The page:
Determination of Pavement Damage From Super-Single and Singled-Out Dual Truck Tires
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Determination of Pavement Damage From Super-Single and Singled-Out Dual Truck Tires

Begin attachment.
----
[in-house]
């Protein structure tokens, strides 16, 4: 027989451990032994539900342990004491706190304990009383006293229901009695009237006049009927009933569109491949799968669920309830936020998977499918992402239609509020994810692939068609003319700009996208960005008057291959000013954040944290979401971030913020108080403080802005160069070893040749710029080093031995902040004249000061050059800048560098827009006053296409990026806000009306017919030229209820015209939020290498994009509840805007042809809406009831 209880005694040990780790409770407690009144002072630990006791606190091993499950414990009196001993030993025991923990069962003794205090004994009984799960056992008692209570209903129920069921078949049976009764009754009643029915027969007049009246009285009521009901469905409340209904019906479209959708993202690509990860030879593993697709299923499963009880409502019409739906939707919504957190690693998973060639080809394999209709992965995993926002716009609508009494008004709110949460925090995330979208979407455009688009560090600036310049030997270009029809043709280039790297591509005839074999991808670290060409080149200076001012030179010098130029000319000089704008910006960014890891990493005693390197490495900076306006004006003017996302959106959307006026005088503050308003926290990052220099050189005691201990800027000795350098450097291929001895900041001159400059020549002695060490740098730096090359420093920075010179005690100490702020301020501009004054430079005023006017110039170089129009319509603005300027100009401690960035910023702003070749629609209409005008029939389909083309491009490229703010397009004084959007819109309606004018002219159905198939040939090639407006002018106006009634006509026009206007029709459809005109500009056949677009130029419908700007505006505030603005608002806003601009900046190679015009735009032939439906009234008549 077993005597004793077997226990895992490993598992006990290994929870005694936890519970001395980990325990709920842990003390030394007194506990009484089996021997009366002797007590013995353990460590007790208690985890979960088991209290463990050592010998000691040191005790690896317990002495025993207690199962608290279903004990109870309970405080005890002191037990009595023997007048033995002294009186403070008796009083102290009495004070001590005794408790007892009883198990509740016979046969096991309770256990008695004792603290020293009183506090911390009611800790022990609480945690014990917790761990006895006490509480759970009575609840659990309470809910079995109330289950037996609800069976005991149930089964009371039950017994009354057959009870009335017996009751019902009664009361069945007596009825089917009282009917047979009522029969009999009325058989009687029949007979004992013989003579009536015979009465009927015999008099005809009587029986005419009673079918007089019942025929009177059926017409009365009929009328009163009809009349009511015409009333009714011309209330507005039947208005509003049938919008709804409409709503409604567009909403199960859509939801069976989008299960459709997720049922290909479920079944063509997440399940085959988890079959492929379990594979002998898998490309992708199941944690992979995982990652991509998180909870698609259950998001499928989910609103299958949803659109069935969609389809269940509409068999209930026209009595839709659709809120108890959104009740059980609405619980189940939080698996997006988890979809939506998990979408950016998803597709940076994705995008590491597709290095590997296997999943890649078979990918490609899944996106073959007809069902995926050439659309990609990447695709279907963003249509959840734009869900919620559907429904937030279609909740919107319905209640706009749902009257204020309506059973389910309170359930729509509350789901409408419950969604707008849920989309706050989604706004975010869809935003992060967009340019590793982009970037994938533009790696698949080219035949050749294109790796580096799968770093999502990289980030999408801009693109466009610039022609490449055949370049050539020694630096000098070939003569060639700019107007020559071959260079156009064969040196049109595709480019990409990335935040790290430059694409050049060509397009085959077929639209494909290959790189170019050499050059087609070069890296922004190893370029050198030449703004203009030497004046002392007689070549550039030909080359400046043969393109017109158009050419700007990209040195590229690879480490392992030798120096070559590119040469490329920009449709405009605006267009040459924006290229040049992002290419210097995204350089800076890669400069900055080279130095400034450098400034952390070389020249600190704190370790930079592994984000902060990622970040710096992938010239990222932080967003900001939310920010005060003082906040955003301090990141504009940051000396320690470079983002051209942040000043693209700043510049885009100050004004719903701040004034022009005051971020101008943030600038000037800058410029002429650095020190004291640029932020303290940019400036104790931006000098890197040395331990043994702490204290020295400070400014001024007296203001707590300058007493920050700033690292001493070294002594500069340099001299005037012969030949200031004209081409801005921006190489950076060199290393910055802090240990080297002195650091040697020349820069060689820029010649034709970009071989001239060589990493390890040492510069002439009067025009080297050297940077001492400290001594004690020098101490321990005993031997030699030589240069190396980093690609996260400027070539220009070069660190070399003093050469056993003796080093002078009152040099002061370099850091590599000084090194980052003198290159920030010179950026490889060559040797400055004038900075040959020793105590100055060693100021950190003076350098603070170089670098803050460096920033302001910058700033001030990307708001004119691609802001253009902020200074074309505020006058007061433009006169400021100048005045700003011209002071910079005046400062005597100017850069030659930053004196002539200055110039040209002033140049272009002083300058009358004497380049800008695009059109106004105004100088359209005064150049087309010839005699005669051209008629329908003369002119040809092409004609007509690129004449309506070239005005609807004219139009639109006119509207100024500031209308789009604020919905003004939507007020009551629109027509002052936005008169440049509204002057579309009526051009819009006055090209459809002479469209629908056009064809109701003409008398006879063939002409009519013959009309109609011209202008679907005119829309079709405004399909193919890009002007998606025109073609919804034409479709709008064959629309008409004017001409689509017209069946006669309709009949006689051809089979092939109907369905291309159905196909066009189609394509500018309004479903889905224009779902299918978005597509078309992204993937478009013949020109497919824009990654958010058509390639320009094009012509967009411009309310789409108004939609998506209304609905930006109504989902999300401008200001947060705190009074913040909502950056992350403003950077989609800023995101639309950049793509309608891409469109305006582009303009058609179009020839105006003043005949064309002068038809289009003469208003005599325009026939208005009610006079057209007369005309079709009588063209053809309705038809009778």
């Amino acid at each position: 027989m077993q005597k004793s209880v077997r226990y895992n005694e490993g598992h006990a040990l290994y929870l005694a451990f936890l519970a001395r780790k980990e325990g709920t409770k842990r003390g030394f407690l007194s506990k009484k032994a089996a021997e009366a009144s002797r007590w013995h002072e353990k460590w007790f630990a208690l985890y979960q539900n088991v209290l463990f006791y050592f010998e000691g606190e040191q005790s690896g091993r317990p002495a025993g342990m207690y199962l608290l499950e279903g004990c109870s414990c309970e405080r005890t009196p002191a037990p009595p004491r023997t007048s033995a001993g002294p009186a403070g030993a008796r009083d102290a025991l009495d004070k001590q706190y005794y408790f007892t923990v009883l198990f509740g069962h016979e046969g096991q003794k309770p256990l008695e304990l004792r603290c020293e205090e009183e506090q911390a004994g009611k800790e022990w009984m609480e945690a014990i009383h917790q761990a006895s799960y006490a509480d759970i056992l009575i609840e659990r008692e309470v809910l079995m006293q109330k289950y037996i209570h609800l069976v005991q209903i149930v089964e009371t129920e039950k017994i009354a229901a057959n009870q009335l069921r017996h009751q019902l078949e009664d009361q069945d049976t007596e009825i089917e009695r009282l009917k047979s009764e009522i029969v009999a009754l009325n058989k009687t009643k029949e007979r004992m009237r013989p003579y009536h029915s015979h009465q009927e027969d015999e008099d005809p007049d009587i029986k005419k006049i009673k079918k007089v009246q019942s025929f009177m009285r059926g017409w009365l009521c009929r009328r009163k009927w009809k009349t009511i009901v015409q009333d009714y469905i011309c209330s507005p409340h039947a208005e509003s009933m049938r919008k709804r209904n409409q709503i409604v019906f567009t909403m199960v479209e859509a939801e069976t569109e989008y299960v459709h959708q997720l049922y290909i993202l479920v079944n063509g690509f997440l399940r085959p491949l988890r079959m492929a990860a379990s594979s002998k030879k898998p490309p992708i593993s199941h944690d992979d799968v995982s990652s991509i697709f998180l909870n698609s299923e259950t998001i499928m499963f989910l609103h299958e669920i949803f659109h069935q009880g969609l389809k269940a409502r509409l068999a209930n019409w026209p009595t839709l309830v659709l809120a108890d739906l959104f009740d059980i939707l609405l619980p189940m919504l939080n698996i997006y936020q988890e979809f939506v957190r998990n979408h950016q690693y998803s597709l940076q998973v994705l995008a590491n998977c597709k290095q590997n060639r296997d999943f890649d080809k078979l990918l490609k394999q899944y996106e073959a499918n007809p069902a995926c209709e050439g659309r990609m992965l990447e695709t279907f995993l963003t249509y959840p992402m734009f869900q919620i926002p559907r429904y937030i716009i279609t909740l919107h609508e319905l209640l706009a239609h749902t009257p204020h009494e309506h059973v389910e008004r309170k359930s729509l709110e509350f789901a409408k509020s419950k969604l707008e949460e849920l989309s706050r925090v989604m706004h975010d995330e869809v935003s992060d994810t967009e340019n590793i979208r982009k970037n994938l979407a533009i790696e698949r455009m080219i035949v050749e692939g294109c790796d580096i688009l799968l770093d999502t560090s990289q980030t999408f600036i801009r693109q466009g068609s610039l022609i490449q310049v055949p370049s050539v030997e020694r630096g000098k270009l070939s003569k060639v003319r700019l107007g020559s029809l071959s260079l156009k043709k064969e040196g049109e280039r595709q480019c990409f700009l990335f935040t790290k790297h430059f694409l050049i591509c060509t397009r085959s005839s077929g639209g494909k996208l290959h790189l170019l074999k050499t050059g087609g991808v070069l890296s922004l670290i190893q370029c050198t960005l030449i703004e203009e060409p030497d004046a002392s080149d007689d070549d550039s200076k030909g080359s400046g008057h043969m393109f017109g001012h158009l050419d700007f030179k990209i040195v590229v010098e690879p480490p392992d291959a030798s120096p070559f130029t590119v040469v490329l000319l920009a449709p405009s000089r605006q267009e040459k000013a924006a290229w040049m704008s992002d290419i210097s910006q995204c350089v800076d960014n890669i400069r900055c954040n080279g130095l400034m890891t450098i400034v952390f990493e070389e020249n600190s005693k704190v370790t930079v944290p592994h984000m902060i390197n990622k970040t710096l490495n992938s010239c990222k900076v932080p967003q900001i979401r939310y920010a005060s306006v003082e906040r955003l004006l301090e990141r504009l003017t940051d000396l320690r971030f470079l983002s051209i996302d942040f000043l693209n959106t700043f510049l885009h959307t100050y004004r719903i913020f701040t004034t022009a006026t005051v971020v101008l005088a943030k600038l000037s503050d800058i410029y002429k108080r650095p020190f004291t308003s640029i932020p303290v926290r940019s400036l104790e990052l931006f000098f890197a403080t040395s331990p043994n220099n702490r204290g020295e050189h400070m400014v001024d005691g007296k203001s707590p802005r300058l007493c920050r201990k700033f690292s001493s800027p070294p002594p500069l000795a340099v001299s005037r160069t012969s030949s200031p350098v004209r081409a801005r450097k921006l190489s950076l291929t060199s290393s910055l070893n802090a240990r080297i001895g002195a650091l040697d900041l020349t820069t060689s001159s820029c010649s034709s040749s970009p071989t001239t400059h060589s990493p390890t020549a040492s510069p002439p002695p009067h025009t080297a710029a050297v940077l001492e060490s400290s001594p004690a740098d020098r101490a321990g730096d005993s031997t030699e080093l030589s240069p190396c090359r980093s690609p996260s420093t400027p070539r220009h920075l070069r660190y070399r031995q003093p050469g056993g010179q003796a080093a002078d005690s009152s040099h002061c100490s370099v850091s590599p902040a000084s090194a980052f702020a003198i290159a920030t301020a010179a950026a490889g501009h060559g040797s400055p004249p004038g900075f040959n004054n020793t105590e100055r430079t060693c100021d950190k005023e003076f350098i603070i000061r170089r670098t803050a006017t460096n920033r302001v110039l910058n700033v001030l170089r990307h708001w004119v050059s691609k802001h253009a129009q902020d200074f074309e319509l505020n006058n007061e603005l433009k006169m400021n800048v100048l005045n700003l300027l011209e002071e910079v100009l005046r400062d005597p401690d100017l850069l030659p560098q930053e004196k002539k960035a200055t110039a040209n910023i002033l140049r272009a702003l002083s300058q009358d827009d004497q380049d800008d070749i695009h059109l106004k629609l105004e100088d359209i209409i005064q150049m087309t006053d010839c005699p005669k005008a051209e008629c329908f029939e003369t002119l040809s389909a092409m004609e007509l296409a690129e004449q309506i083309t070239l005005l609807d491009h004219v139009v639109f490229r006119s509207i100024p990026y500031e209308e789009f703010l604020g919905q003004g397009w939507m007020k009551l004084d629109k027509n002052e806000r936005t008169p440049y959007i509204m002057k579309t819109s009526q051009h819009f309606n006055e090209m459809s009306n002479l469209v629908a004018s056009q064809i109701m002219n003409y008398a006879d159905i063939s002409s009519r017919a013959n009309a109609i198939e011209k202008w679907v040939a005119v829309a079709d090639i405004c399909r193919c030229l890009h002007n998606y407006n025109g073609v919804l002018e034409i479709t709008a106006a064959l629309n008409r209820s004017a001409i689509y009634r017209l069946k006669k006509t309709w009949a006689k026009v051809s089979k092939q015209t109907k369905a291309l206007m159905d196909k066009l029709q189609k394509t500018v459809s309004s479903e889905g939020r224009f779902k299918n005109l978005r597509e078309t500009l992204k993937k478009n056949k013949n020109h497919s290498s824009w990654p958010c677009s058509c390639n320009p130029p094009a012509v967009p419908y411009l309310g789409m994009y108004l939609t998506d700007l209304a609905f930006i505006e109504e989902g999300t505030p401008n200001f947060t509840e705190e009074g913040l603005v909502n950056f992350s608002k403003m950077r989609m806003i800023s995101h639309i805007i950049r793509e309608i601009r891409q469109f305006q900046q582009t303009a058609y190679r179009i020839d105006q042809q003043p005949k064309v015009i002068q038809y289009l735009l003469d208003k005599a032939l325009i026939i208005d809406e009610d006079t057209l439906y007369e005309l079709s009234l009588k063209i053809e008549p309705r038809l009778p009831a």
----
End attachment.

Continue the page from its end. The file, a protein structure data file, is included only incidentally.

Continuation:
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    The project provided useful information on the use of super-single and singled-out dual truck tires. It highlighted the limited use of single-tire configurations in the United States, identified the factors that contributed to an increased use of these tires in certain countries, and indicated an unlikely substantial increase of their use in the near future. The use of "super-single" tires and the practice of removing one tire from a conventional dual tire configuration, known as "singled-out dual" tires, have increased in recent years, primarily because of their favorable effects on a truck's tare weight and rolling resistance. In comparison to trucks equipped with conventional dual-tire configurations, trucks equipped with such single-tire configurations allow a higher pay load and increased fuel efficiency. However, single-tire configurations have different tire widths, pressures, and footprint dimensions than do conventional dual tires. Research has been performed on the effects of super-single and singled-out dual tire configurations on pavement performance and damage. Although research has shown that pavement deflections caused by single-tire configurations were higher than those caused by conventional dual-tire configurations, it has not provided clear conclusions concerning the extent of pavement damage or the measures needed to limit such damage. The lack of such information suggested the need for further research to address the effects of using single-tire configurations on pavement damage and to identify possible approaches for controlling pavement damage that will yield reduced life-cycle costs, improved ride quality, and other economic and environmental benefits. However, in view of the unlikely substantial increase in use of such tires in the near future, further work on the project will not be pursued.
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